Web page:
The so-called “second screen” of Internet-powered entertainment options is no longer a secondary option.
According to a new survey by Accenture, half of consumers in the U.S. are viewing so-called “over-the-top” content through a broadband connection on their TV screens, in addition to the programming they’re watching through their cable or satellite provider. The survey finds that 49% of consumers subscribe to a variety of video delivery services, up from 8% when last measured by Accenture in March 2011.
Although all demographics are viewing some form of over-the-top content, the practice is most prevalent among younger consumers. Eighty-two percent of consumers between 18 and 24 years of age watch some form of OTT video, and 60% of them dedicate at least a quarter of their video watching to OTT content (compared with 32% overall). These younger consumers are also more likely to discover new content through social networks. Thirty-five percent of 18- to-24-year-olds said they are interested in social newsfeeds telling them what their friends have watched, compared with consumers 45 and older.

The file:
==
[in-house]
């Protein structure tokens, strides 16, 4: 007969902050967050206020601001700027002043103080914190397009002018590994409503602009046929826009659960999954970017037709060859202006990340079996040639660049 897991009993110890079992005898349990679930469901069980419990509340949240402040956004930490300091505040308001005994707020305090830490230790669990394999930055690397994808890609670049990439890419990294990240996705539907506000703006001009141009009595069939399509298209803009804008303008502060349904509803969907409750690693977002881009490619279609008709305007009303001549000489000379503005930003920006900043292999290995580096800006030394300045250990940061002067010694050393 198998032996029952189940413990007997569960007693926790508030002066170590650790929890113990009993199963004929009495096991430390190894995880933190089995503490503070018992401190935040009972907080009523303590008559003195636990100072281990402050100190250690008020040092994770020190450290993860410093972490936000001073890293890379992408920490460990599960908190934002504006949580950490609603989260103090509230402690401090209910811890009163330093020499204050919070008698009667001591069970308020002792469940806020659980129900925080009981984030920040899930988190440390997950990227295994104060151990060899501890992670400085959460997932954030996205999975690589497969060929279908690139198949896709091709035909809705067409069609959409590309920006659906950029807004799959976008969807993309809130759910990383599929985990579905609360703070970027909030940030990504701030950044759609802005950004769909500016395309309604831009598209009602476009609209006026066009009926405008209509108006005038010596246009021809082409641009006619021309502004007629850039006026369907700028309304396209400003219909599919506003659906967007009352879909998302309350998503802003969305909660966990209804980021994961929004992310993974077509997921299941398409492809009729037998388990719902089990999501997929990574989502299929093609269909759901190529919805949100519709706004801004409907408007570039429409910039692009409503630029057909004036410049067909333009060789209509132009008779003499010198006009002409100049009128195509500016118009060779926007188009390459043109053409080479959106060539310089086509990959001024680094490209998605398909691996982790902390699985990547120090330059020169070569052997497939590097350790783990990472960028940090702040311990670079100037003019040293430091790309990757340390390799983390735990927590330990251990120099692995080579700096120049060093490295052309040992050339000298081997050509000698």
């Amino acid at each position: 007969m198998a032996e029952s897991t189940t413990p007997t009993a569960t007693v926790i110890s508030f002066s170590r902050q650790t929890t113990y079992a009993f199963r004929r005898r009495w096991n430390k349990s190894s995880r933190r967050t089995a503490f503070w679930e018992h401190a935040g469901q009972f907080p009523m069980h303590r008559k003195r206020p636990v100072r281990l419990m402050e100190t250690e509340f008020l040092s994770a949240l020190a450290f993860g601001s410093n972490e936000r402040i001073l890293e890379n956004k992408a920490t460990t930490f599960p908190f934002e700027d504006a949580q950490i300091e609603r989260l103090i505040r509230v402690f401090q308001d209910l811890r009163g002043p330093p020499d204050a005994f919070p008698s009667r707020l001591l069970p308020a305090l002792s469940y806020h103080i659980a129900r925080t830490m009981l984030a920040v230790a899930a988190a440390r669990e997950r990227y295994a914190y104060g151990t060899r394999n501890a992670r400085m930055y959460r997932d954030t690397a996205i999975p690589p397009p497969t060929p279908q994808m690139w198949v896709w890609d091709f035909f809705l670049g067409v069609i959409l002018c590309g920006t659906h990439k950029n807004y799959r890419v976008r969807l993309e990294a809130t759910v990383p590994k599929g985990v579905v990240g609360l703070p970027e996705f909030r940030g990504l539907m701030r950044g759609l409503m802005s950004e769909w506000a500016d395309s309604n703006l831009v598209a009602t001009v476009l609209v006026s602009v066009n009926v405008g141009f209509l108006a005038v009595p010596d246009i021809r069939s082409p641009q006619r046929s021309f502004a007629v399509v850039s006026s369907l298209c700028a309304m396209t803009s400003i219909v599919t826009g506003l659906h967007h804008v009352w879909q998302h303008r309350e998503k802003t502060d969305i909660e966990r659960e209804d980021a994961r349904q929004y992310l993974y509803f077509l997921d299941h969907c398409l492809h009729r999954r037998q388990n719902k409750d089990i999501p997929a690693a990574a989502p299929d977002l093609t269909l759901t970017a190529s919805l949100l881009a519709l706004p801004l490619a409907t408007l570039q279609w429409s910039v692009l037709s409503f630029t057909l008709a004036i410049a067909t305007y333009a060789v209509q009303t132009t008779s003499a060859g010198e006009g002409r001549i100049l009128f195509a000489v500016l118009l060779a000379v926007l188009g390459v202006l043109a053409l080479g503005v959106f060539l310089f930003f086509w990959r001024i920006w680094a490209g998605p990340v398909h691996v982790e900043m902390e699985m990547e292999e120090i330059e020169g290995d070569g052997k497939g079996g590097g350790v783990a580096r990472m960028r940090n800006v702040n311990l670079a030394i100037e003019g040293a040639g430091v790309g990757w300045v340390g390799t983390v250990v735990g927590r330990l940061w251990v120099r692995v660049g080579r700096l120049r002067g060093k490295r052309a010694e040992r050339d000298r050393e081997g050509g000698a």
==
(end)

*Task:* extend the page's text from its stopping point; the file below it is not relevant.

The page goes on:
“The reality is the consumer is very much in control of where they find their content and where they consume their content,” Robin Murdoch, a managing director at Accenture’s Media and Entertainment Industry group, tells Marketing Daily. “People are curating experiences, content and their own channel lineups. The notion is that people are going to be creating their own channels.”
Despite this increase in Internet-fueled video entertainment, many are viewing the OTT content in addition to -- or in conjunction with -- programming that comes from traditional satellite or cable sources, Murdoch says. With many of these providers offering their own OTT solutions for screens beyond the television, it would seem they might not have to worry about “cord cutting” as much as previously thought, Murdoch says.
“Those very same [satellite and cable] companies are offering over the top through devices as well. It seems like it’s an additional service,” Murdoch says. “Certainly it seems to be an overall positive story of more programming on all screens.”
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